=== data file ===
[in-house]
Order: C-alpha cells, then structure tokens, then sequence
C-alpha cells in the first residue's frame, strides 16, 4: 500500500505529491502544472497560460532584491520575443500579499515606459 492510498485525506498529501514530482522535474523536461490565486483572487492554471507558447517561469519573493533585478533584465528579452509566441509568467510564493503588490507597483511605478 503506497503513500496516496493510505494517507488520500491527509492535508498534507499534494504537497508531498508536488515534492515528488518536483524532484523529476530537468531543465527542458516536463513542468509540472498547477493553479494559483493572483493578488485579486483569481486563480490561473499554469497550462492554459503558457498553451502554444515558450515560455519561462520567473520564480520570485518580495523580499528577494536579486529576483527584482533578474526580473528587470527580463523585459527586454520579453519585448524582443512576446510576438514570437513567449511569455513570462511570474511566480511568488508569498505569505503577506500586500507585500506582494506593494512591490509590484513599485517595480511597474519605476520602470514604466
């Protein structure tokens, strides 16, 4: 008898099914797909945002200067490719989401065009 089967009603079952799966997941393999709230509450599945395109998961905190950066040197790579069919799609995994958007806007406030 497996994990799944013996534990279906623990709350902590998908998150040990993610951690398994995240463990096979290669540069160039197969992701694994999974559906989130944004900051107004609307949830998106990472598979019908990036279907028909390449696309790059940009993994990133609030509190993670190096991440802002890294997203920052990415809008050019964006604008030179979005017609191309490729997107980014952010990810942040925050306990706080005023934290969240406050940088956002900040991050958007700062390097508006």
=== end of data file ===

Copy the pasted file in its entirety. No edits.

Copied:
[in-house]
Order: C-alpha cells, then structure tokens, then sequence
C-alpha cells in the first residue's frame, strides 16, 4: 500500500505529491502544472497560460532584491520575443500579499515606459 492510498485525506498529501514530482522535474523536461490565486483572487492554471507558447517561469519573493533585478533584465528579452509566441509568467510564493503588490507597483511605478 503506497503513500496516496493510505494517507488520500491527509492535508498534507499534494504537497508531498508536488515534492515528488518536483524532484523529476530537468531543465527542458516536463513542468509540472498547477493553479494559483493572483493578488485579486483569481486563480490561473499554469497550462492554459503558457498553451502554444515558450515560455519561462520567473520564480520570485518580495523580499528577494536579486529576483527584482533578474526580473528587470527580463523585459527586454520579453519585448524582443512576446510576438514570437513567449511569455513570462511570474511566480511568488508569498505569505503577506500586500507585500506582494506593494512591490509590484513599485517595480511597474519605476520602470514604466
């Protein structure tokens, strides 16, 4: 008898099914797909945002200067490719989401065009 089967009603079952799966997941393999709230509450599945395109998961905190950066040197790579069919799609995994958007806007406030 497996994990799944013996534990279906623990709350902590998908998150040990993610951690398994995240463990096979290669540069160039197969992701694994999974559906989130944004900051107004609307949830998106990472598979019908990036279907028909390449696309790059940009993994990133609030509190993670190096991440802002890294997203920052990415809008050019964006604008030179979005017609191309490729997107980014952010990810942040925050306990706080005023934290969240406050940088956002900040991050958007700062390097508006």